I created a simple tool that will auto generate a URL to the RSS feed of your subscription to MAKE. To learn how I did it, read on.
Recently, the RSS feed I created started returning 404 errors. This was completely expected as Sean Michael Ragan pointed out that CoverLeaf was working around the clock on a fix. Fearing the worst, I logged into make-digital.com and found the PDF download link was still there.
Unfortunately CoverLeaf still does not have an RSS feed that you can subscribe to with iTunes for easy syncing to your iPad. Curiosity got the best of me. I wanted to figure out how they had secured the download. I clicked on the link and my copy of MAKE was downloaded from a URL similar to:
That is some security! The first hexadecimal number I have yet to figure out; it seems to be some randomly generated ID. The second one is a UNIX timestamp that is likely used to identify when the link should expire. The URL continues with magazine name, issue identifier, and payload. Finally there is an lm variable on the end. Again this is a mystery, but the number is the same on most links in the magazine, so I assume it is for tracking purposes. A Google search for the number results in hits on make-digital.com only and it seems to be optional.
But where was this URL coming from? I opened up Safari’s trusty Web Inspector and started poking around under the hood of the web app and quickly found the following code:
This is a snippet of HTML that the app downloaded using a XMLHttpRequest, commonly referred to as an AJAX request. The form submits a request to the server for a PDF that matches the download criteria, which is hard coded to all pages. The form is set to POST (which is odd because this is semantically a GET request) however the backend code that CoverLeaf uses is able to use either request form interchangeably, so I was able to construct a GET request like:
All well and great, but when I deleted my cookies for make-digital.com using the Web Inspector, the URL returned a login page rather than my issue of MAKE. Yes! Finally, CoverLeaf has some sort of security on the download. But wait, the form in question is just asking for email, in fact, if you look at the code:
You will notice another POST form, but this time with no action URL. What that tells the browser is that when the form is completed it should be sent back to the current URL. The current URL is the address of the PDF and I was able to change the POST to a GET again and add the email@example.com to the end of my URL for:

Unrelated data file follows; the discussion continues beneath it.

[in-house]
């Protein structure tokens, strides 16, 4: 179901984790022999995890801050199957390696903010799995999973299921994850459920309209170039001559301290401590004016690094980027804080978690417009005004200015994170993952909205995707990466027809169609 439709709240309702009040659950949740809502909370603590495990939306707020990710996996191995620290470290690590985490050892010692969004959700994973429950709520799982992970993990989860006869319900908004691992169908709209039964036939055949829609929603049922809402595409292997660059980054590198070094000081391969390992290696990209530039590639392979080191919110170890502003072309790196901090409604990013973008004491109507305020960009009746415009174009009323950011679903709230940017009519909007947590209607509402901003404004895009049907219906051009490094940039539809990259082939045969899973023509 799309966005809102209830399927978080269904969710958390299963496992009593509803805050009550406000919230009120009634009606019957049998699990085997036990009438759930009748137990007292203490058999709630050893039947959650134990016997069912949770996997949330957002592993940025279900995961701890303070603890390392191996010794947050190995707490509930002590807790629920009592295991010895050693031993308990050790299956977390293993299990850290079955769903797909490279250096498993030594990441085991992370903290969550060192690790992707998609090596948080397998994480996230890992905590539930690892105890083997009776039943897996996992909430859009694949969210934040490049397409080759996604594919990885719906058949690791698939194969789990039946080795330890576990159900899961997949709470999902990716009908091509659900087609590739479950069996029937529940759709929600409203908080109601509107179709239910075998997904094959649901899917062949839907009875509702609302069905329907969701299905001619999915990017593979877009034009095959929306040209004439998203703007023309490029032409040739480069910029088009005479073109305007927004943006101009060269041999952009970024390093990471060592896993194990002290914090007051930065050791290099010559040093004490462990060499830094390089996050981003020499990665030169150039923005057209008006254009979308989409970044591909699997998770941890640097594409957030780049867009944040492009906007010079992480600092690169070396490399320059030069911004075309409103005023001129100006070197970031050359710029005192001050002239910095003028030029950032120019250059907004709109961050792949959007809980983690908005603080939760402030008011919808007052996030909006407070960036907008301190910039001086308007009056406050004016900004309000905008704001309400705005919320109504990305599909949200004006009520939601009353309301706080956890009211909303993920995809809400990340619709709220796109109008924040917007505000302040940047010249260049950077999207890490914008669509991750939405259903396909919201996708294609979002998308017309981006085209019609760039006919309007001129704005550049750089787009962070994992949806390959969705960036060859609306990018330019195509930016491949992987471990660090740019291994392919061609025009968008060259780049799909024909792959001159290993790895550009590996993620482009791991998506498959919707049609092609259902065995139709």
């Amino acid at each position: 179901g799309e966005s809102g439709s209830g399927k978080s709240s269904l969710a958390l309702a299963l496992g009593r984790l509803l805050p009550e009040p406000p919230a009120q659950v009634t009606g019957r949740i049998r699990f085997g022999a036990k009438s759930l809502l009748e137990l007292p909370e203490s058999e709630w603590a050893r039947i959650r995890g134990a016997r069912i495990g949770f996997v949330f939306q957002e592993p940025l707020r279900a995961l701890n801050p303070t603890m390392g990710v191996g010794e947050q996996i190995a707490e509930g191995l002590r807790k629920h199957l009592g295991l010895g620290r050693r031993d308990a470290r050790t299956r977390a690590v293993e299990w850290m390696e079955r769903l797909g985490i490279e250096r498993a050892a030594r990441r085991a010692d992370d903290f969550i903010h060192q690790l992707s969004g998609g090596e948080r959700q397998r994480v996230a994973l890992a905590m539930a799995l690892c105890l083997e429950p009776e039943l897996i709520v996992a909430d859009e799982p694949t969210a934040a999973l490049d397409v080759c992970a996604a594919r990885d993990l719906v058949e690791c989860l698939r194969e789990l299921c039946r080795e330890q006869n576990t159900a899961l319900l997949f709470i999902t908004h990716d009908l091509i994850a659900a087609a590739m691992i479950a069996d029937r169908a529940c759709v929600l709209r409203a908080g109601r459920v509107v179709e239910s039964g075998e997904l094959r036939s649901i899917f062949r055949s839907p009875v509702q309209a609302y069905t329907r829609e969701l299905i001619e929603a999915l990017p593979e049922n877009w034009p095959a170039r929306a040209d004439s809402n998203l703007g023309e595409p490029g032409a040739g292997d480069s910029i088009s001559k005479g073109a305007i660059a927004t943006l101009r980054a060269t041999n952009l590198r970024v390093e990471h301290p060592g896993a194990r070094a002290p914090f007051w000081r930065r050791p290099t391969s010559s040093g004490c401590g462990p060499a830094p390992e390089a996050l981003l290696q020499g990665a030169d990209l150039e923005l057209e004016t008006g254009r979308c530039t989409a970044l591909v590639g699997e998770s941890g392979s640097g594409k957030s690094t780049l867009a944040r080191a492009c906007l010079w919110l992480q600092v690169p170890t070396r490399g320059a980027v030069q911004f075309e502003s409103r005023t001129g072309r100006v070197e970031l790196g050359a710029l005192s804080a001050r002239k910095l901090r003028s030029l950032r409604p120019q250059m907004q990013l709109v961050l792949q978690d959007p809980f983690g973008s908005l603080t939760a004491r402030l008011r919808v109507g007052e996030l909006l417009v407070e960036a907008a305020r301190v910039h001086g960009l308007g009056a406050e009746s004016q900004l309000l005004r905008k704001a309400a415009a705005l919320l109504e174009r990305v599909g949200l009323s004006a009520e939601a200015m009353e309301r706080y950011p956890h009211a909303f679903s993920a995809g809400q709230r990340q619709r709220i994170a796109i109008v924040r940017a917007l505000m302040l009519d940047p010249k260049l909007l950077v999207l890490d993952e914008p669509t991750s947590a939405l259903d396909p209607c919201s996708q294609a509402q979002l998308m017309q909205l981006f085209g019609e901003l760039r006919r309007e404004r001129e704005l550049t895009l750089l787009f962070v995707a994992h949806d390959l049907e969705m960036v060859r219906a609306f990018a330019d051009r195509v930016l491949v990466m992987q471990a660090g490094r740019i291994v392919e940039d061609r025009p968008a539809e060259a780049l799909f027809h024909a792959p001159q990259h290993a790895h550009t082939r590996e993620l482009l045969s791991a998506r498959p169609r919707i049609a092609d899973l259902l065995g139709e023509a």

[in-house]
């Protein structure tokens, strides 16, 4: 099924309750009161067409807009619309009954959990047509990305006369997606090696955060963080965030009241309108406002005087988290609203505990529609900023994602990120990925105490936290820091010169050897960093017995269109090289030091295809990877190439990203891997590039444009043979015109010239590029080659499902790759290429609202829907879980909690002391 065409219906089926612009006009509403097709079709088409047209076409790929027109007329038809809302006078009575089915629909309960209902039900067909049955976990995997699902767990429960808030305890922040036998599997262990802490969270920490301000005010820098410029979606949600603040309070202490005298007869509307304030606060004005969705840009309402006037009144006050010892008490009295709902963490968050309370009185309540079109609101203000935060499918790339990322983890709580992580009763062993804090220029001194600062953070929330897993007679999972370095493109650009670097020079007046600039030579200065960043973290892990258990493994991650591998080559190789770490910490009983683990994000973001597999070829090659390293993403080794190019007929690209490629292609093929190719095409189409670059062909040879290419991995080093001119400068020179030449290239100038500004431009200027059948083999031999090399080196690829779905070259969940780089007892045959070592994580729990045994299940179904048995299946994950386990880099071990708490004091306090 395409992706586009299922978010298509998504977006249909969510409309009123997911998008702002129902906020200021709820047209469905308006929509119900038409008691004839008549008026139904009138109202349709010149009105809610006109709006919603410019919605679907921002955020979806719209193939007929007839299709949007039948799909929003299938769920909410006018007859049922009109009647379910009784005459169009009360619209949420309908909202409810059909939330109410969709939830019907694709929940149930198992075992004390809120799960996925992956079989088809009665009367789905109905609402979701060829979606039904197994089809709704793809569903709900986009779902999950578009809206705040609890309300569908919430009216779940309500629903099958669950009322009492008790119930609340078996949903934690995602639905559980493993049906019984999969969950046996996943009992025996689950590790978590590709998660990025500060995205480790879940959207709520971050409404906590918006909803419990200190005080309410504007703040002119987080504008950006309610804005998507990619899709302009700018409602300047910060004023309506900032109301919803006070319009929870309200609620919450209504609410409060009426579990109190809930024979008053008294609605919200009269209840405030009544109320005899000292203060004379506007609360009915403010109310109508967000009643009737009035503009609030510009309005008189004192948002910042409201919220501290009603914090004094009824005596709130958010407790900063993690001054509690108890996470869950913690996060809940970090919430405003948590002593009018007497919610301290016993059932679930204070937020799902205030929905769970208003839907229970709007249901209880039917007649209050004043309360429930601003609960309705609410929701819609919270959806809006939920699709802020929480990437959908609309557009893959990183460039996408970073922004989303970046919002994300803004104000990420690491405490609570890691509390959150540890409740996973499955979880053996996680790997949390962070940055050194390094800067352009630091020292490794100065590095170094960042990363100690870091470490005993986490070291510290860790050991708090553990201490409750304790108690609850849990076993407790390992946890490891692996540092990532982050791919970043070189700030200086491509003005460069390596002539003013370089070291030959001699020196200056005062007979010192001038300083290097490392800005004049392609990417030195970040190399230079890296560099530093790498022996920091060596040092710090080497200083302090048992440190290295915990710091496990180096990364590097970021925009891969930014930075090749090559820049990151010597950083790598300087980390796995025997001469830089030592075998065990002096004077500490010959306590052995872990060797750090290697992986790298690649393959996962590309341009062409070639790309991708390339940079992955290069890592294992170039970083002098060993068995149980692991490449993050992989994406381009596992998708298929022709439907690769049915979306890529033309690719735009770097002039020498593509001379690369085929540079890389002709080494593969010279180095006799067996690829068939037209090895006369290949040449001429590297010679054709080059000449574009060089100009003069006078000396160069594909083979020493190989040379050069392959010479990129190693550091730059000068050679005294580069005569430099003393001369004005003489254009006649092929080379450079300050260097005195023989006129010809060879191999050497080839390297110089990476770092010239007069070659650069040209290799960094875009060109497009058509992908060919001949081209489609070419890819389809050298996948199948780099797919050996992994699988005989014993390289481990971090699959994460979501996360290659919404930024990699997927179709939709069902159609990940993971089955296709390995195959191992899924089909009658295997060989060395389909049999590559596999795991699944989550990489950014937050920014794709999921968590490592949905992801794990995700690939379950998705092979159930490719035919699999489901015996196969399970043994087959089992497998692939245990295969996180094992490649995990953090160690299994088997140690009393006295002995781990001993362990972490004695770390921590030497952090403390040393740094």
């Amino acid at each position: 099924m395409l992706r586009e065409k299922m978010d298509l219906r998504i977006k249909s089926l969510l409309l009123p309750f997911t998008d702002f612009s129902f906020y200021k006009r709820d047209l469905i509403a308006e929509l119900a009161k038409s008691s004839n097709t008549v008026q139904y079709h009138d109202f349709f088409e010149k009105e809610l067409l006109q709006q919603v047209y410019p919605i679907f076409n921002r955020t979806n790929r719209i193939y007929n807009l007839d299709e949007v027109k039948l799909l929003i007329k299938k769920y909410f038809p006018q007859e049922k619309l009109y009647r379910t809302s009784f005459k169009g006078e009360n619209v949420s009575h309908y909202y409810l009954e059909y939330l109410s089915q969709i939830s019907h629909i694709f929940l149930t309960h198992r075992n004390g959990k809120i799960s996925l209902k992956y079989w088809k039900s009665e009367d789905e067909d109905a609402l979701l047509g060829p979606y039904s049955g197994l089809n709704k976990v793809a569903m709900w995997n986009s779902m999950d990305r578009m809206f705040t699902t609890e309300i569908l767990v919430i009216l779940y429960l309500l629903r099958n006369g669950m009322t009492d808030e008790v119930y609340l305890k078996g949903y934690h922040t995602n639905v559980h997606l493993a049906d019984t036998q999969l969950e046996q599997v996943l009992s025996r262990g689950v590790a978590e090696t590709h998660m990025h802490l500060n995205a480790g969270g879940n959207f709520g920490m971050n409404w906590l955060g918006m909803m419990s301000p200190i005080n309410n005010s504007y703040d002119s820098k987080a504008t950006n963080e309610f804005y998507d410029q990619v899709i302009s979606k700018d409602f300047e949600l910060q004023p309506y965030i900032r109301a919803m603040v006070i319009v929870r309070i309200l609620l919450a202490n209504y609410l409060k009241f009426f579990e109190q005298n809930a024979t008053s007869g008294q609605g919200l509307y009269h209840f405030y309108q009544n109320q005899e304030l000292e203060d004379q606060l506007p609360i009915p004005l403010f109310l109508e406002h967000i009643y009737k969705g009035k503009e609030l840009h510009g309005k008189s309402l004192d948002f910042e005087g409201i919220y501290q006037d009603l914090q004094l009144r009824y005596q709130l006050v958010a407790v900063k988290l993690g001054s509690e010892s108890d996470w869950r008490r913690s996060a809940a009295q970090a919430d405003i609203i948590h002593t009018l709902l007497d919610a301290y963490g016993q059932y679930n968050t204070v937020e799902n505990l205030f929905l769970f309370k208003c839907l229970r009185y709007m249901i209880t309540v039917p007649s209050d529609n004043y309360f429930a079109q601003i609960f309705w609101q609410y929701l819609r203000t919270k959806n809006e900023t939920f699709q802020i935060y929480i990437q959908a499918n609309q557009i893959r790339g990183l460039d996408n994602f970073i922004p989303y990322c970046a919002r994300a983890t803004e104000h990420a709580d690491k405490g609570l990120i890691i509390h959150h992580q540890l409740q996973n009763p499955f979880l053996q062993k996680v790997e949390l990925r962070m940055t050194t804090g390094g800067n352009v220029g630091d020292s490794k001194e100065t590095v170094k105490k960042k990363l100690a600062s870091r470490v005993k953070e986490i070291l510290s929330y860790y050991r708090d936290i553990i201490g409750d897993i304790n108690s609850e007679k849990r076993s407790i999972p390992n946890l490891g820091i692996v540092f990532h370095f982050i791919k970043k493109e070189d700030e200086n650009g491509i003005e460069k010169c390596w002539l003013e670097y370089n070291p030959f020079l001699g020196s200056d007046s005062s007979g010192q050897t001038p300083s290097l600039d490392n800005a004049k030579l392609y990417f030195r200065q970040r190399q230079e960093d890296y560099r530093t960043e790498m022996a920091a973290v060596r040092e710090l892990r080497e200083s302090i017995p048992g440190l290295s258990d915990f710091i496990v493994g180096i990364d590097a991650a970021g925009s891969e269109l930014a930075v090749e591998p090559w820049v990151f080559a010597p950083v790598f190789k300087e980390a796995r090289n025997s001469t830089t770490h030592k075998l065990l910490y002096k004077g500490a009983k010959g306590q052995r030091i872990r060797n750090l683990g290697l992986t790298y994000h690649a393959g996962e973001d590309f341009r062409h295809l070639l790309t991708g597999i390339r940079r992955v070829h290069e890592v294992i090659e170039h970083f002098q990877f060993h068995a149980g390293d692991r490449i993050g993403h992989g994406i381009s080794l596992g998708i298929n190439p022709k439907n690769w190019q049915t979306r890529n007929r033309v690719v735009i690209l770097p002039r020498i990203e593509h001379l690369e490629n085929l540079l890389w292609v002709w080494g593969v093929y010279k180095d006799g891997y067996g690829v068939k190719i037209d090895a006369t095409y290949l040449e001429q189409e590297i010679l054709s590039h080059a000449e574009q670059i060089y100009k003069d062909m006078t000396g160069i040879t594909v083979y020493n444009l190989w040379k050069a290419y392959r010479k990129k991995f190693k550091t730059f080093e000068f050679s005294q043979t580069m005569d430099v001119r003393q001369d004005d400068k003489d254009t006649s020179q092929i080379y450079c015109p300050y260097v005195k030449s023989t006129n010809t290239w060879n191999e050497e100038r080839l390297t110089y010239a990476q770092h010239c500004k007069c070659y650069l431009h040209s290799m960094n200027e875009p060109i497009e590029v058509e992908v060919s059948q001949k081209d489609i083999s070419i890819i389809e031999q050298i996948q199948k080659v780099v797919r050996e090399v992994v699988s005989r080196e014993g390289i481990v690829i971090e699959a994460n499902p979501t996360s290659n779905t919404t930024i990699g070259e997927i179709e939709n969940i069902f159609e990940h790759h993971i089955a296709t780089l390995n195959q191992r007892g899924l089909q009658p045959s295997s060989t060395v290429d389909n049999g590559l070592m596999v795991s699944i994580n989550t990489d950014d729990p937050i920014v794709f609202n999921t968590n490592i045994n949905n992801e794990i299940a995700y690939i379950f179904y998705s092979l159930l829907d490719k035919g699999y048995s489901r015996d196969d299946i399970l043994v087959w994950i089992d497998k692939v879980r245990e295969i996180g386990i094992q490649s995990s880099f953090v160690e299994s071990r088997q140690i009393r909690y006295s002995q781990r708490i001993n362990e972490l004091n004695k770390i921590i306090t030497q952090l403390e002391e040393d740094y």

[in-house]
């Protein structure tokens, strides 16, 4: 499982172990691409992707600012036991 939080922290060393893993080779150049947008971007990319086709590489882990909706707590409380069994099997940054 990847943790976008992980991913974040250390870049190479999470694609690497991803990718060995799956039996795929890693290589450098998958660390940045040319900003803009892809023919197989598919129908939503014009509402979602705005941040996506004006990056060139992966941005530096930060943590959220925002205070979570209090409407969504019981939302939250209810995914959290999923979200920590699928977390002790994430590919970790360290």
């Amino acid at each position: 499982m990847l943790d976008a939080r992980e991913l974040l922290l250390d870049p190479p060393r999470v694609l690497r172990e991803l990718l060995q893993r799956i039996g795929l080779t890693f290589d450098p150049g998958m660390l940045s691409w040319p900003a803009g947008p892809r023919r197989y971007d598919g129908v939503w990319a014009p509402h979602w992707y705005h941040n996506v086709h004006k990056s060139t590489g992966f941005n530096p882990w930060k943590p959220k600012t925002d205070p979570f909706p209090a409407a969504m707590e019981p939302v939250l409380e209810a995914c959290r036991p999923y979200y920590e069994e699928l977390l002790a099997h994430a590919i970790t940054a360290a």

Simple enough to turn into an RSS feed for iTunes so I can read on my iPad. I chose to write it in PHP as my web host supports that language, but it could have been done in almost any language. The steps to do so are pretty straightforward:
Create a PHP version of the RSS feed that just takes a URL like firstname.lastname@example.org and returns an RSS feed with links that contain the email address.
Create a proxy script that takes the email address, magazine, and issue information and scrapes CoverLeaf’s pages to return a 302 redirect to the actual URL where the PDF can be found.
Use mod_rewrite to make the URL pretty so iTunes does not complain.
Step 2 is where all the magic happens:
<?php /* STEP 0. Grab the parameters from the query string */ $magazine = $_GET['magazine']; $issue = $_GET['issue']; $email = $_GET['email']; /* STEP 1. create a cookie file to store the session cookies for this request */ $cookie_file = tempnam ("/tmp", "coverleaf-cookie-"); /* STEP 2. login to CoverLeaf using CURL (Copy URL) with email to set the cookie properly */ $ch = curl_init ("http://www.$magazine-digital.com/$magazine/$issue/Download_submit.action?pgs=all&lm=1273130943000&email=$email"); // Tells curl to store any cookies in the file curl_setopt ($ch, CURLOPT_COOKIEJAR, $cookie_file); // Return rather than output the results of the curl request curl_setopt ($ch, CURLOPT_RETURNTRANSFER, true); // Use the user's HTTP User Agent so CoverLeaf can keep track of things properly curl_setopt($ch, CURLOPT_USERAGENT, $_SERVER['HTTP_USER_AGENT']); // Do the request $output = curl_exec($ch); /* STEP 3. get URL to download issue from */ $ch = curl_init ("http://www.$magazine-digital.com/$magazine/$issue/Download_submit.action?pgs=all&lm=1273130943000"); // Use the cookie file from the previous request curl_setopt ($ch, CURLOPT_COOKIEFILE, $cookie_file); // Return rather than output the results of the curl request curl_setopt ($ch, CURLOPT_RETURNTRANSFER, true); // Use the user's HTTP User Agent so CoverLeaf can keep track of things properly curl_setopt($ch, CURLOPT_USERAGENT, $_SERVER['HTTP_USER_AGENT']); // Output of request is important $output = curl_exec ($ch); /* Find anchor tag in returned HTML by parsing the Document Object Model returned */ $dom = new domDocument; $dom->loadHTML($output); $pdfURL = $dom->getElementsByTagName('a')->item(0)->getAttribute('href'); /* STEP 4. Tell the User Agent to redirect to the URL that was found */ header("Location: http://www.$magazine-digital.com$pdfURL"); exit; ?>
Then a few simple mod_rewrite rules to keep iTunes happy:
# RSS Feeds normally end with .rss, some readers expect this, so put email address in URL RewriteRule feeds/(.*)/make.rss /path/to/cgi-bin/make.php?email=$1 # iTunes requires that content types match the file extension, so put parameters in URL RewriteRule download/(.*)/(.*)/(.*)\.pdf /path/to/cgi-bin/download_magazine.php?email=$1&magazine=$2&issue=$3
In testing, I noticed that the download links don’t always work from either make-digital.com or my RSS feed. Clicking download a few times seems to get around this. I think CoverLeaf has a race condition with their timestamp URL generator that ends up giving you invalid URLs.